Report of Admiral Cochrane on the Battle of Bladensburg & burning of Washington

September 27, 1814
London Gazette newspaper report:
Admiralty – office Sept. 27 – Captain Wainwright, of the Tonnant, arrived this morning with dispatches from vice-Adm. The Hon. Sir A. Cochrane, of which the following are copies:
Tonnant, in the Patuxent, September 2
Sir, I have the honour to acquaint you, for the information of my Lords Commissioner of the Admiralty, of the proceedings of his Majesty’s Combined Sea and Land Forces since my arrival with the fleet within the Capes of Virginia; and I beg leave to offer my congratulations to their Lordships upon the successful termination of an Expedition, in which the whole of the Enemy’s flotilla, under Commodore Barney, has been captured or destroyed; his army, though greatly superior in number, and strongly posted, with cannon, defeated at Bladensburg – the city of Washington taken, the capital, with all the public buildings, military arsenals, dock yard and the rest of their naval establishments, together with a vast quantity of naval and military stores, a frigate of the largest class ready to launch and a sloop of war afloat, either blown up or reduced to ashes. – Such a series of successes in the centre of an Enemy’s country, surrounded by a numerous population, could not be acquired without loss; …..but, considering the difficulties the forces had to contend with, the extreme heat of the climate and their coming into action at the end of a long march, our casualties are astonishingly few. ….. the Rear Admiral joined me on the 17th, and as I had gained information from Read –adm. Cockburn, whom I found in the Potowmack, that commodore Barney, with the Baltimore flotilla, had taken shelter at the head of the Patuxent, this afforded a pretext for ascending that river to attack him near its source, above Pig Point, while the ultimate destination of the combined force was Washington, should it be found that the attempt might be made with any prospect of success…..I send a sketch of the country upon which the movements of the army and navy are portrayed; …will observe that the best approach to Washington is by Port Tobacco upon the Potowmack, and Benedict upon the Patuxent, from both of which are direct and good roads to that city, and their distances nearly alike………Previously to my entering the Patuxent, I detached Capt. Gordon, of his Majesty’s ship Seahorse, with that ship, and the ships and bombs named…. up the Potowmack, to bombard fort Washington…..with a view of destroying that fort…..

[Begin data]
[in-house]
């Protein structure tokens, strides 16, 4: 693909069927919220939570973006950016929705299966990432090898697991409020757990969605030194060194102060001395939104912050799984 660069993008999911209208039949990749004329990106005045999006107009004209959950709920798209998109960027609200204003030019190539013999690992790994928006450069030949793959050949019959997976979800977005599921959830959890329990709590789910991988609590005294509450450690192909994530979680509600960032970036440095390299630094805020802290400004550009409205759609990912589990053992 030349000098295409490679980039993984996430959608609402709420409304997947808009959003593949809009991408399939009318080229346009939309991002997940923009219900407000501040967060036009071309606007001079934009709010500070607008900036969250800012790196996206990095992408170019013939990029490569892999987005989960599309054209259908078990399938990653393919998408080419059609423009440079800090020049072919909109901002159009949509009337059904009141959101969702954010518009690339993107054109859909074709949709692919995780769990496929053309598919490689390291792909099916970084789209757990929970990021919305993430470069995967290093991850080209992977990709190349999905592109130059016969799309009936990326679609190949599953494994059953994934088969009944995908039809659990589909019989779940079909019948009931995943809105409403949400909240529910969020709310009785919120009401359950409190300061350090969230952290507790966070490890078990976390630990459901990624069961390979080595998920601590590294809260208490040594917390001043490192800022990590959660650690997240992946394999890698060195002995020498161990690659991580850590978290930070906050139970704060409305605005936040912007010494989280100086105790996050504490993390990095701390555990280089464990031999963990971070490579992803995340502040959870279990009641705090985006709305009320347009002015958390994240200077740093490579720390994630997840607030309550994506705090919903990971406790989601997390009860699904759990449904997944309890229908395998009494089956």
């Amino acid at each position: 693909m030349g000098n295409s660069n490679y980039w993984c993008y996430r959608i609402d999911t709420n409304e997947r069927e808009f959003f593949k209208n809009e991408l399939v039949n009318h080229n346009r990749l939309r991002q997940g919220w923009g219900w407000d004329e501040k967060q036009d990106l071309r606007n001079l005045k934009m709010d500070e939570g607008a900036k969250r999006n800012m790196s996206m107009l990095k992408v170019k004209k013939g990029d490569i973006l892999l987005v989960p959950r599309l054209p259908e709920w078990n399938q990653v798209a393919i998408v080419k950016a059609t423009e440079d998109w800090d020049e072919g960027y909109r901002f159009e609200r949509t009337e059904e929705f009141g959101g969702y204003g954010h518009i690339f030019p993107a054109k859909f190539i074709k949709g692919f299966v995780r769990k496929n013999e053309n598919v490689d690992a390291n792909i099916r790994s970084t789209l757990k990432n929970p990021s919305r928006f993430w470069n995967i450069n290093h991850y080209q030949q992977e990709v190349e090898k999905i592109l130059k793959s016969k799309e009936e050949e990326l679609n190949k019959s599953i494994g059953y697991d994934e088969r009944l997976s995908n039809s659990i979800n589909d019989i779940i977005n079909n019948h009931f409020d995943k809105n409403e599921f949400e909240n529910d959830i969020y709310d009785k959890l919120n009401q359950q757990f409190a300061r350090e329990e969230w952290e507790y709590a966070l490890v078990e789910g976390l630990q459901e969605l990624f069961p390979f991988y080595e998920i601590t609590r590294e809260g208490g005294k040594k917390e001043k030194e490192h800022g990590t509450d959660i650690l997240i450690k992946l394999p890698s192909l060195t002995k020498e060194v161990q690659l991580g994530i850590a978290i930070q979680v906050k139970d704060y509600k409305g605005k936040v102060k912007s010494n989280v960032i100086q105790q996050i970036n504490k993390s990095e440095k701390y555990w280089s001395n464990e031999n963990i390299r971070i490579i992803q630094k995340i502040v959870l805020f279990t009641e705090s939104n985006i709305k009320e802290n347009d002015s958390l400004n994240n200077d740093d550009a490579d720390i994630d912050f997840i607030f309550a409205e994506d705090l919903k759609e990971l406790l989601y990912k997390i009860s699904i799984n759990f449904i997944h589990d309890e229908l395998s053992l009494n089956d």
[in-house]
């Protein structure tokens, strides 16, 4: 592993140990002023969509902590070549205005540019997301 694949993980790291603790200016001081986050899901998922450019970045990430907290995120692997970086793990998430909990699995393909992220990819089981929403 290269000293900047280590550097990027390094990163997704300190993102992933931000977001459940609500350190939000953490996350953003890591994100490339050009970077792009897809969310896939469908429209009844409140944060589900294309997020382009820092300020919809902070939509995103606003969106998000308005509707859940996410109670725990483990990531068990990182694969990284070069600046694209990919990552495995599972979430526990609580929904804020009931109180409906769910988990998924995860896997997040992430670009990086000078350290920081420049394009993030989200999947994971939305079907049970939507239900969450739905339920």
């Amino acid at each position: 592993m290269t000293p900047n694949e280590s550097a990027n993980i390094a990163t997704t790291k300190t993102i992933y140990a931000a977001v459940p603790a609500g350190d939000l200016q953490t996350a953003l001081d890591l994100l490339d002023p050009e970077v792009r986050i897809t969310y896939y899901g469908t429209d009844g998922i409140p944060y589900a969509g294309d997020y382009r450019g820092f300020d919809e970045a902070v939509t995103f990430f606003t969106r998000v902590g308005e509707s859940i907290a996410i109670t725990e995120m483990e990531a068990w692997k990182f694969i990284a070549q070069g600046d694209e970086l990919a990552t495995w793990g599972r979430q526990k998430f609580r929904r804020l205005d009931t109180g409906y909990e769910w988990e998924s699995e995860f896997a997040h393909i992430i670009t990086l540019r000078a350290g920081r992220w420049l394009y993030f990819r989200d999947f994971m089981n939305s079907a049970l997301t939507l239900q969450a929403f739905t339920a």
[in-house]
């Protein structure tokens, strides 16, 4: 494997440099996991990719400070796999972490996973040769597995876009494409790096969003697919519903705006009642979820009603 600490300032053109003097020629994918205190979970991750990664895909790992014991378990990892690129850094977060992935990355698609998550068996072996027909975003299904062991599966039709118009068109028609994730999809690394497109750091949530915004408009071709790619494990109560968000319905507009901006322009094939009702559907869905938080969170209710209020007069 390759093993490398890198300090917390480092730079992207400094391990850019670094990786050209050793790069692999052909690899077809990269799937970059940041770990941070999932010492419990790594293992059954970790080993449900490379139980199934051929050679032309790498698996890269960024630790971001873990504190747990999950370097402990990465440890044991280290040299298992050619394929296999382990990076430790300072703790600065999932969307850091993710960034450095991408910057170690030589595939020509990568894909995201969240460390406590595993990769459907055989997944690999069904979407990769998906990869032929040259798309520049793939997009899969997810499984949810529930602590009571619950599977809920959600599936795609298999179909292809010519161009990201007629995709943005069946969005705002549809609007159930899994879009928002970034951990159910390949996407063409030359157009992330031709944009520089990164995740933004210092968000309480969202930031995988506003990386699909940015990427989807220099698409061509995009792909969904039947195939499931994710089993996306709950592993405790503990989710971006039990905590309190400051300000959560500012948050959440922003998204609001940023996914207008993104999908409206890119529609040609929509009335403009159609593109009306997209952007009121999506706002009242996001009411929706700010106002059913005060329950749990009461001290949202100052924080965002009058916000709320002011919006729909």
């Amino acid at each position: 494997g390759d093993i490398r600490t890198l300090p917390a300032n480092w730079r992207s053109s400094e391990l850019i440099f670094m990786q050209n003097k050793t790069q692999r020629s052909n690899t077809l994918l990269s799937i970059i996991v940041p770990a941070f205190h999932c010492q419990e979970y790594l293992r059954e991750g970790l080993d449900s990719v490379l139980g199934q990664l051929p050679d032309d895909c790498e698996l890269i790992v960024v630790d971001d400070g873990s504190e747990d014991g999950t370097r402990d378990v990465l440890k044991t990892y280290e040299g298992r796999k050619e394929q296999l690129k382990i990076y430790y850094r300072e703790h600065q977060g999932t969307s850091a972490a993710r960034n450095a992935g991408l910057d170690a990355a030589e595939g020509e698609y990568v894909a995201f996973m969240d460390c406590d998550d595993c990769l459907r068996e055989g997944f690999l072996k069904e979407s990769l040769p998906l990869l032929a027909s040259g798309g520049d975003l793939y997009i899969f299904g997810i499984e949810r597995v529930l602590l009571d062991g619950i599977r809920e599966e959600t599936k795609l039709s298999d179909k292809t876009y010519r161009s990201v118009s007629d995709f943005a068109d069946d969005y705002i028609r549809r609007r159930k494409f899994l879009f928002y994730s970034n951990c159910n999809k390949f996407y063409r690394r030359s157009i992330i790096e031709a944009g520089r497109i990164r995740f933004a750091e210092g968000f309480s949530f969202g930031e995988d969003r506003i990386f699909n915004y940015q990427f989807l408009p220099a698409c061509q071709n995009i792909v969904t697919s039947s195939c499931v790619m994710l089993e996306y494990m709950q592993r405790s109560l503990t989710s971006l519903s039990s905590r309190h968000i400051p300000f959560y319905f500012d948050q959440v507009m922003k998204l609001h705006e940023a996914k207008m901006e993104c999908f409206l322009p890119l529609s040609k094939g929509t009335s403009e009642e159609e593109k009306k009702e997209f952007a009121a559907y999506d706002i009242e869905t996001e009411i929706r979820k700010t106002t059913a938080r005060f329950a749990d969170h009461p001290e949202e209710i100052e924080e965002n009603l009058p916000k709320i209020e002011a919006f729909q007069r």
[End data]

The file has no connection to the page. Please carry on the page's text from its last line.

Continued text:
Capt. Sir Peter Parker, in the Menelaus, with some small vessels, was sent up the Chesapeake, above Baltimore, to divert the attention of the Enemy in that quarter; and I proceeded with the remainder of the naval force and the troops up this river and landed the army upon the 19th and 20th at Benedict…… Ross moved toward Nottingham, while our flotilla,…under the command of Rear admiral Cockburn, passed up the river…Calvert County, which secured a safe retreat to the ships, should it be judged necessary. – The army reached Nottingham upon the 21st, and on the following day arrived at Marlborough; the flotilla continued advancing toward the station of Commodore Barney, about three miles above Pig Point, who, although much superior in force to that sent against him, did not wait an attack, but at the appearance of our boats, set fire to his flotilla, and the whole of his vessels, excepting one, were blown up. For the particulars of this well-executed service, I must refer their Lordships to read adm Cockburn’s report No. 1…  I have not yet received any return from the ships employed in the Potowmack, the winds having been unfavorable to their coming down; but by the information I gain from the country people, they have completely succeeded in the capture and destruction of Fort Washington, which has been blown up…..
Alex. Cochrane, vice Admiral and Commander in chief

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